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December 18, 1897


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JAMA. 1897;XXIX(25):1257-1259. doi:10.1001/jama.1897.02440510019001f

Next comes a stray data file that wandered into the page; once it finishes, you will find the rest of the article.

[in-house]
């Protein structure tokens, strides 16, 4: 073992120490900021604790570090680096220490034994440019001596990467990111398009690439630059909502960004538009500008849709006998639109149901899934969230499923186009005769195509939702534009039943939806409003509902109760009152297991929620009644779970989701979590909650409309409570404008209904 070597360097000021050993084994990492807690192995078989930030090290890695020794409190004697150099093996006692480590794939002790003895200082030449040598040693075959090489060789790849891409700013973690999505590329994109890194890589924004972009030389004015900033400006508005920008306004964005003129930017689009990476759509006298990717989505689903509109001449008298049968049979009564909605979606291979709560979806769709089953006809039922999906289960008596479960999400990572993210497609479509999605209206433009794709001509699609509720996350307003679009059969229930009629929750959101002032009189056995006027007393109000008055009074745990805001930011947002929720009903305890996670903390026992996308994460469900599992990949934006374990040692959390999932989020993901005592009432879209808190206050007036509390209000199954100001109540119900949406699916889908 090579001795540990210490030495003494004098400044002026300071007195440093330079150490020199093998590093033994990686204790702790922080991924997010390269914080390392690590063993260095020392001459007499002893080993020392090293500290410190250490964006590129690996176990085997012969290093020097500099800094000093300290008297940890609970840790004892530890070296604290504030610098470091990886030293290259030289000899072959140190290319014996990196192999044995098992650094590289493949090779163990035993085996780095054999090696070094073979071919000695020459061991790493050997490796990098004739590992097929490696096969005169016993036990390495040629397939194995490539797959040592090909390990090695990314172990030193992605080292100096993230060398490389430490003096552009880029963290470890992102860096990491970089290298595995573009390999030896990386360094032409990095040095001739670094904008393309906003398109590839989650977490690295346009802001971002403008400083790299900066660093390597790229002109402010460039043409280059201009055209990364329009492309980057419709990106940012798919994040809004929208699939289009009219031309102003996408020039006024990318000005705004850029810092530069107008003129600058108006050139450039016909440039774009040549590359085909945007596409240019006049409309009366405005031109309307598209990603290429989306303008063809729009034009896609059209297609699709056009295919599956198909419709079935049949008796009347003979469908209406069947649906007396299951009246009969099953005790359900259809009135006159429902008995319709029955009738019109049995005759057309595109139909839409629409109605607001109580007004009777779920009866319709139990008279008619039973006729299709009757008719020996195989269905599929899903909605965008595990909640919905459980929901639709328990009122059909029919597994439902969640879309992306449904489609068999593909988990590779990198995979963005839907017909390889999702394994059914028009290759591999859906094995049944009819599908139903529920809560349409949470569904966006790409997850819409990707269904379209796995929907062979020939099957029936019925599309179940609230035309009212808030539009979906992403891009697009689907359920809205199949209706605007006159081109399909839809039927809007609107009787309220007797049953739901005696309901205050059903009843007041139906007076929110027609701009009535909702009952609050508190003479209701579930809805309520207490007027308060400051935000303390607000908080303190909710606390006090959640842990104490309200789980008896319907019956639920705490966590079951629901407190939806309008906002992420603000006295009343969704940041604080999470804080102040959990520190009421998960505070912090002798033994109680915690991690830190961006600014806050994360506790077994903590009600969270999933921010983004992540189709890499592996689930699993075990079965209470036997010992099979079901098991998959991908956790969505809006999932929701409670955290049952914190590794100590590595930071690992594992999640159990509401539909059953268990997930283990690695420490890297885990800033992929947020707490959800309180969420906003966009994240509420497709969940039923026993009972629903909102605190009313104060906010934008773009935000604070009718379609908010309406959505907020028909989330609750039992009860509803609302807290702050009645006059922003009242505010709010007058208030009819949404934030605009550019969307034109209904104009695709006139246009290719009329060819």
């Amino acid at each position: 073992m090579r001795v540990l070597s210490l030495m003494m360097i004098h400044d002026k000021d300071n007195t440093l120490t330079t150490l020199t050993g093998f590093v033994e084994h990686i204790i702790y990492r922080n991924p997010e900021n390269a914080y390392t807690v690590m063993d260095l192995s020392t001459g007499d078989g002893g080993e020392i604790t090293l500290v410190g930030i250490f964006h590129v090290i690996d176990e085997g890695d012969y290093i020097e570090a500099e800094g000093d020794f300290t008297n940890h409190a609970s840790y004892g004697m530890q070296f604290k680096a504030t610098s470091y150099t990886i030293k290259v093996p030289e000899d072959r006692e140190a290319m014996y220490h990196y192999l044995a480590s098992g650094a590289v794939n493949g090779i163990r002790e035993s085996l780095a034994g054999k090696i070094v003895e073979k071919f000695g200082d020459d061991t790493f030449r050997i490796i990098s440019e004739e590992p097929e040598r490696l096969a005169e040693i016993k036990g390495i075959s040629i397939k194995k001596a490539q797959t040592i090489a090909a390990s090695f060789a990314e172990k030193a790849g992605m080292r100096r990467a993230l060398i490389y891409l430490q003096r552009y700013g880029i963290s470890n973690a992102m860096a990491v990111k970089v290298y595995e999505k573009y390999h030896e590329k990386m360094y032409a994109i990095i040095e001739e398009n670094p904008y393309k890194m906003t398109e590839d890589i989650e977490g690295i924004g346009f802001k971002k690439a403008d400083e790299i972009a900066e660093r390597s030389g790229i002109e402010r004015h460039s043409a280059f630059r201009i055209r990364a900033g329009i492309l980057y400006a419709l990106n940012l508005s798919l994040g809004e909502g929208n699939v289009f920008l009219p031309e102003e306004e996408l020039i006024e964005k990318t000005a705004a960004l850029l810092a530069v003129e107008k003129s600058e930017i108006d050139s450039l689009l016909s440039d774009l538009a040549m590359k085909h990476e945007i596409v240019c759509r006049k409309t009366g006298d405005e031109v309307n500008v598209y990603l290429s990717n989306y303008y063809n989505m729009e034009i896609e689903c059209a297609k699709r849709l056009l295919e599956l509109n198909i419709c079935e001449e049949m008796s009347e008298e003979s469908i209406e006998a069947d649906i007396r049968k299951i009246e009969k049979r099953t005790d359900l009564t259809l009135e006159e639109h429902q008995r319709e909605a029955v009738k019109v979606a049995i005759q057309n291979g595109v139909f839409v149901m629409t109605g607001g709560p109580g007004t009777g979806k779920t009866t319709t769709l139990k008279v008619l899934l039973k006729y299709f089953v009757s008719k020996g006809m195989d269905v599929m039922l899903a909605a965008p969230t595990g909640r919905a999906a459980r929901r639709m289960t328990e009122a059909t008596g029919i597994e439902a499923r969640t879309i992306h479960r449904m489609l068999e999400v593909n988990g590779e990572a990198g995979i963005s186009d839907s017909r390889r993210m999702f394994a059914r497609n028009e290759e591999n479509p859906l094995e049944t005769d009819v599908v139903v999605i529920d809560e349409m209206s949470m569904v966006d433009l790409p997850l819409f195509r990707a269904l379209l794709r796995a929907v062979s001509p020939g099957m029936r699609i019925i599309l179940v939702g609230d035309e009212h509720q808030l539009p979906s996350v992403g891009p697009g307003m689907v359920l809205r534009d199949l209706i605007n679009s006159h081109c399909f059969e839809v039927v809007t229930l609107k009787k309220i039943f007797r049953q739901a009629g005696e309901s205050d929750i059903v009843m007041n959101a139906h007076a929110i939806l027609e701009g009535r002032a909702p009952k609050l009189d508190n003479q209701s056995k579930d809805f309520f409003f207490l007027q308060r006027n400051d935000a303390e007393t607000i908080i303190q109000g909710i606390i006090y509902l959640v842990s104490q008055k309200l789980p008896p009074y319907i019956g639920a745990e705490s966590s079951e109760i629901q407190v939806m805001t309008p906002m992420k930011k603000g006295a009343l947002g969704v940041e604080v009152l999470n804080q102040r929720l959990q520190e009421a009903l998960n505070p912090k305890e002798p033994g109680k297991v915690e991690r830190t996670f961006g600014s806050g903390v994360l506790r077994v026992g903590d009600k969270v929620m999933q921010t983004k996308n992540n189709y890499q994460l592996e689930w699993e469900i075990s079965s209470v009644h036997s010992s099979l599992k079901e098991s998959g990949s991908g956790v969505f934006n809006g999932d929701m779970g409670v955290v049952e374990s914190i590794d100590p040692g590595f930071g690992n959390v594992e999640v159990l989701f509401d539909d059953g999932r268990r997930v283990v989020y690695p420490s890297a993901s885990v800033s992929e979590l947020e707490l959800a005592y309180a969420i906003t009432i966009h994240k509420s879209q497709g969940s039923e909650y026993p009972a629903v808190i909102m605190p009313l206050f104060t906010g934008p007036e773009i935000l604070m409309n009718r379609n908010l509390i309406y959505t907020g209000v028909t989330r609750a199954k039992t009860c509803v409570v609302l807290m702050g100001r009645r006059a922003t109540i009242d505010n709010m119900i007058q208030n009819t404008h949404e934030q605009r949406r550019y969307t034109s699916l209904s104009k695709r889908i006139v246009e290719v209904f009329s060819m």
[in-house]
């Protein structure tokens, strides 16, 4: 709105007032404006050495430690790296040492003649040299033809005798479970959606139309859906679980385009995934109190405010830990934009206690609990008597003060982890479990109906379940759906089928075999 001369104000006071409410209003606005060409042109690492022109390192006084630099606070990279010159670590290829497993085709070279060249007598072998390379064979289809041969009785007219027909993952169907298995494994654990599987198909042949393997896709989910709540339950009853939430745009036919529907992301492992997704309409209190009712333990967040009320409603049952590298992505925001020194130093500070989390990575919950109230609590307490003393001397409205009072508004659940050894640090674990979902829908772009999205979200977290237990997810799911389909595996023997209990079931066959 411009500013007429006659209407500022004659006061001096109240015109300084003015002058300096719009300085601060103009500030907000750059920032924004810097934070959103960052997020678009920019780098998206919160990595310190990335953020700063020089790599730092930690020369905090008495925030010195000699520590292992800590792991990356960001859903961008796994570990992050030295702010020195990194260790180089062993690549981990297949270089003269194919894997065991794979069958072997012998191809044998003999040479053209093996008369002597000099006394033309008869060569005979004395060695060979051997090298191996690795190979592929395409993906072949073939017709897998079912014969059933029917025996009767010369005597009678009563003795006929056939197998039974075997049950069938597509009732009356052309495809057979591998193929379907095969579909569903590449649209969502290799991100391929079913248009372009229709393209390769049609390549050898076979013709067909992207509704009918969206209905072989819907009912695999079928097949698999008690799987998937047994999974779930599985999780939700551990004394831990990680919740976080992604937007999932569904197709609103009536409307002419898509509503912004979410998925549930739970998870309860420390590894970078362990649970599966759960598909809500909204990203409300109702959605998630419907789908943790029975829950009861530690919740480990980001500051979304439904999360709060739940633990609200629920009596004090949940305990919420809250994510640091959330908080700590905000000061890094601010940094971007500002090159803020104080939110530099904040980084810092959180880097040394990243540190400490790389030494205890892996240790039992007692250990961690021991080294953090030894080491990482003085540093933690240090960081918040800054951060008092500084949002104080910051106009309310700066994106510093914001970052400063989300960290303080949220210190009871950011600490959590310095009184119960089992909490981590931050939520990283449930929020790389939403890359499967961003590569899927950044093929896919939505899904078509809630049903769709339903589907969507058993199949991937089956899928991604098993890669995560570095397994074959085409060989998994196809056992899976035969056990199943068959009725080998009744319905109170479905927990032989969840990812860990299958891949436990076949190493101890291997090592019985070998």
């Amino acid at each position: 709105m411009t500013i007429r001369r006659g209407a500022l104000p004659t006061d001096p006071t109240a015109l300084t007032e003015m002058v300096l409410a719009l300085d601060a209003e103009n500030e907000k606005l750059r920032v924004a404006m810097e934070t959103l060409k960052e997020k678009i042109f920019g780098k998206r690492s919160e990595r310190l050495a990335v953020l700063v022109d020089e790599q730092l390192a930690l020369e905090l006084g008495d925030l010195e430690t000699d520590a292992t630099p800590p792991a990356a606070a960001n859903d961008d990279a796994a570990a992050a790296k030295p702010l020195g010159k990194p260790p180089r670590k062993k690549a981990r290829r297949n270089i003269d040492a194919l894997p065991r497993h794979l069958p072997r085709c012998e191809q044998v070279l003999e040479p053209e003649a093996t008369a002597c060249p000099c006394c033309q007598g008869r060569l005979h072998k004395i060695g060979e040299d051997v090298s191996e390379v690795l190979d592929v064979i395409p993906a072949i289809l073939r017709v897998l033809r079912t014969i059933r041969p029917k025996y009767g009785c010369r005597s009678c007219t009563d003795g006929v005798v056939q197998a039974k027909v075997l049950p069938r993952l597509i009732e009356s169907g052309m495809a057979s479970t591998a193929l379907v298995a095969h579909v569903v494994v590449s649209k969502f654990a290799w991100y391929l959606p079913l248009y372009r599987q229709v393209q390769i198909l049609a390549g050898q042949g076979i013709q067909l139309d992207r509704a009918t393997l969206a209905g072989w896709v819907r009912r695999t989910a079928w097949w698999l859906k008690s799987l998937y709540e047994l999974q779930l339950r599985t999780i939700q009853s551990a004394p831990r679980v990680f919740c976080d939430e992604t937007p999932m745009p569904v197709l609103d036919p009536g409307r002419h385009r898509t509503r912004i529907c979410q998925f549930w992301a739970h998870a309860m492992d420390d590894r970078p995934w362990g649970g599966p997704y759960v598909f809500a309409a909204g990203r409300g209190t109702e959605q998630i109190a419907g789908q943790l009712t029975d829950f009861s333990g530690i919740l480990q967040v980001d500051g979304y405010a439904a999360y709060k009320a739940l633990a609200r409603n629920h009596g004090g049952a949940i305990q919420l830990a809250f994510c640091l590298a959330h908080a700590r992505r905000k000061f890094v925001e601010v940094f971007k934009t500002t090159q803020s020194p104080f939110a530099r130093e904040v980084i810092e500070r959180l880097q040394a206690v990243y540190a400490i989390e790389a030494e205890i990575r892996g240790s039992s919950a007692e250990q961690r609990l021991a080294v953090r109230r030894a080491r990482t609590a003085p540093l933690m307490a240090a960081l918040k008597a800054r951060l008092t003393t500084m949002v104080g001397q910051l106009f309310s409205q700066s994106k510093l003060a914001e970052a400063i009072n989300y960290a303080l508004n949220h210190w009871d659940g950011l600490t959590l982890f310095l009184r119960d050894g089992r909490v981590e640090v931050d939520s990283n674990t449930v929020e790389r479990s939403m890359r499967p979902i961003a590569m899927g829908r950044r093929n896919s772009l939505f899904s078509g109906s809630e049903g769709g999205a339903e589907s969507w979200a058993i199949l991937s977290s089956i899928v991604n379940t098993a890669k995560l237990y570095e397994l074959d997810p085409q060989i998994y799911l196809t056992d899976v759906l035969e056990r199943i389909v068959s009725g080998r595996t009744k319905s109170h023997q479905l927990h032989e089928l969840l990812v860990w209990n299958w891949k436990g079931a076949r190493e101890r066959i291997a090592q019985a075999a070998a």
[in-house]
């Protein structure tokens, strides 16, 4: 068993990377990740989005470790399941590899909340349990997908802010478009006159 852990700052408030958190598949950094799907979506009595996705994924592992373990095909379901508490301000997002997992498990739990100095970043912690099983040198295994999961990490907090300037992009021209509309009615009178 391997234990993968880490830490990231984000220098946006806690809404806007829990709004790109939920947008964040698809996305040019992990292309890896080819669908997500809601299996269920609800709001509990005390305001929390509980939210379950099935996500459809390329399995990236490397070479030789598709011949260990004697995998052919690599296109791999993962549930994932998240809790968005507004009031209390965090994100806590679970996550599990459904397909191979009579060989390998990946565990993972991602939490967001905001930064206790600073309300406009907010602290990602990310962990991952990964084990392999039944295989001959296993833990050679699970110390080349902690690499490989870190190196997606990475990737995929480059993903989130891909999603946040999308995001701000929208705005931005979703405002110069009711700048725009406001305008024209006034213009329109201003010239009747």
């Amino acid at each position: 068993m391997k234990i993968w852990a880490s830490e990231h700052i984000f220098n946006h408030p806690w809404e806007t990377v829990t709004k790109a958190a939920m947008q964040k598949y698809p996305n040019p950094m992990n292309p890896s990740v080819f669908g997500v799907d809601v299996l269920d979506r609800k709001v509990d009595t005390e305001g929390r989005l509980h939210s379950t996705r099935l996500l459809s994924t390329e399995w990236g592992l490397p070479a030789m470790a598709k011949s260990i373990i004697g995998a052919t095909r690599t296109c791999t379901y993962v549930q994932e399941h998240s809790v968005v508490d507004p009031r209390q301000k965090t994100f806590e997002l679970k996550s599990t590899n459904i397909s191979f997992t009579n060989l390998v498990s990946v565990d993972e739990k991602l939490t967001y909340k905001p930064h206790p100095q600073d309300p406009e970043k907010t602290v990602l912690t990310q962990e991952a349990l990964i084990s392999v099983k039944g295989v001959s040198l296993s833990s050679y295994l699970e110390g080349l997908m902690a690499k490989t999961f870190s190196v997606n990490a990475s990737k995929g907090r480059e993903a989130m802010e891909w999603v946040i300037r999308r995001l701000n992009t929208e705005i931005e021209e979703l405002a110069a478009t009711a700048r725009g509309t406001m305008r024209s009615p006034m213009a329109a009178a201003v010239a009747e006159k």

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As this does not pretend to be an exhaustive treatise on puerperal fever, so-called, I will make no apology for slighting certain parts of the subject; and if I seem to wander too near the boundary line of the undiscovered, it will not be for the sake of the theorizing, but with the desire to draw, from reasonable inferences, certain conclusions that may assist in our every-day work. In regard to a choice of name for the puerperal condition now under consideration, there is not entire unanimity among medical men. Garrigues objects to the term puerperal fever, principally on the ground of its expressing only a symptom and in exceptional cases not even that, as he states there is sometimes no fever at all. Metria, he thinks too vague, and septicemia too strong a term for mild cases; therefore, he prefers the term "puerperal infection" and while admitting that it

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